Contribution to journal
publication status
published
subject
keywords
Adolescent, Anxiety, Chronic musculoskeletal pain, Epidemiology, Health status, Sleep, Student
in
BMC Public Health
volume
19
article number
1565
publisher
BioMed Central
external identifiers
  • pmid:31771551
  • scopus:85075688564
ISSN
1471-2458
DOI
10.1186/s12889-019-7955-y
language
English
LU publication?
yes
id
accab7ba-8a47-4b14-b176-381e04fe9960
date added to LUP
2019-12-18 16:02:25
date last changed
2020-01-13 02:36:59
@article{accab7ba-8a47-4b14-b176-381e04fe9960,
  abstract     = {<p>Background: Chronic musculoskeletal pain is common in adolescents, and it has been shown that adolescents with pain may become young adults with pain. Pain often coincides with psychosomatic symptoms in adults, but little is known about longitudinal associations and predictors of pain in adolescents. The aim was to investigate chronic musculoskeletal pain and its associations with health status, sleeping problems, stress, anxiety, depression, and physical activity in 16-year-old students at baseline, and to identify risk factors using a three-year follow-up. </p><p>Methods: This was a longitudinal study of 256 students attending a Swedish upper secondary school. Questionnaires regarding chronic musculoskeletal pain and distribution of pain (mannequin), health status (EQ-5D-3 L), sleeping problems (Uppsala Sleep Inventory), stress symptoms (single-item question), anxiety and depression (Hospital Anxiety and Depression Scale), and physical activity (International Physical Activity Questionnaire) were issued at baseline and follow-up. Student's t-test and chi<sup>2</sup> test were used for descriptive statistics and logistic regression analyses were used to study associations between chronic pain and independent variables. </p><p>Results: Fifty-two out of 221 students at baseline (23.5%) and 39 out of 154 students at follow-up (25.3%) were categorized as having chronic musculoskeletal pain. Chronic musculoskeletal pain at follow-up was separately associated with reporting of an EQ-5D value below median (OR 4.06, 95% CI 1.83-9.01), severe sleeping problems (OR 3.63, 95% CI 1.69-7.82), and possible anxiety (OR 4.19, 95% CI 1.74-10.11) or probable anxiety (OR 3.82, 95% CI 1.17-12.48) at baseline. Similar results were found for associations between chronic musculoskeletal pain and independent variables at baseline. In multiple logistic regression analysis, chronic musculoskeletal pain at baseline was a predictor of chronic musculoskeletal pain at follow-up (OR 2.99, 95% CI 1.09-8.24, R<sup>2</sup> = 0.240). </p><p>Conclusion: Chronic musculoskeletal pain at baseline was the most important predictor for reporting chronic musculoskeletal pain at the three-year follow-up, but a worse health status, severe sleeping problems, and anxiety also predicted persistence or development of chronic musculoskeletal pain over time. Interventions should be introduced early on by the school health services to promote student health.</p>},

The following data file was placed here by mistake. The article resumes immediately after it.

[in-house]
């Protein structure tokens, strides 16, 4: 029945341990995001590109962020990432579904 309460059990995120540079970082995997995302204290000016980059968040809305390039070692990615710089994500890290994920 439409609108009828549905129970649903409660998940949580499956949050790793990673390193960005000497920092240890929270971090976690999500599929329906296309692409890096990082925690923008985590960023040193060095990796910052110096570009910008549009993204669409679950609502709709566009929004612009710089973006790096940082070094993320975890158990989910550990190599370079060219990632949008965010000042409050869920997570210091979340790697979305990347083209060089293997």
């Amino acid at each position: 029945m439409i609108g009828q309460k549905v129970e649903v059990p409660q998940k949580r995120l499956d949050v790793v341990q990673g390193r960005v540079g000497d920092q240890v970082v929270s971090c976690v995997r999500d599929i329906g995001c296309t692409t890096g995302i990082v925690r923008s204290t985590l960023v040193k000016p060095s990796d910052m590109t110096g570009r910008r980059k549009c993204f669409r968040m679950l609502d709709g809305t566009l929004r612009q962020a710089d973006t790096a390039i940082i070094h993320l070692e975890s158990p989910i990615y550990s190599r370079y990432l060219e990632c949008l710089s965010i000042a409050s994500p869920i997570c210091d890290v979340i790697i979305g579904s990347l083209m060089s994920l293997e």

author       = {Malmborg, Julia S. and Bremander, Ann and Olsson, M. Charlotte and Bergman, Anna Carin and Brorsson, A. Sofia and Bergman, Stefan},
  issn         = {1471-2458},
  language     = {eng},
  month        = {11},
  publisher    = {BioMed Central},
  series       = {BMC Public Health},
  title        = {Worse health status, sleeping problems, and anxiety in 16-year-old students are associated with chronic musculoskeletal pain at three-year follow-up},
  url          = {http://dx.doi.org/10.1186/s12889-019-7955-y},
  doi          = {10.1186/s12889-019-7955-y},
  volume       = {19},
  year         = {2019},
}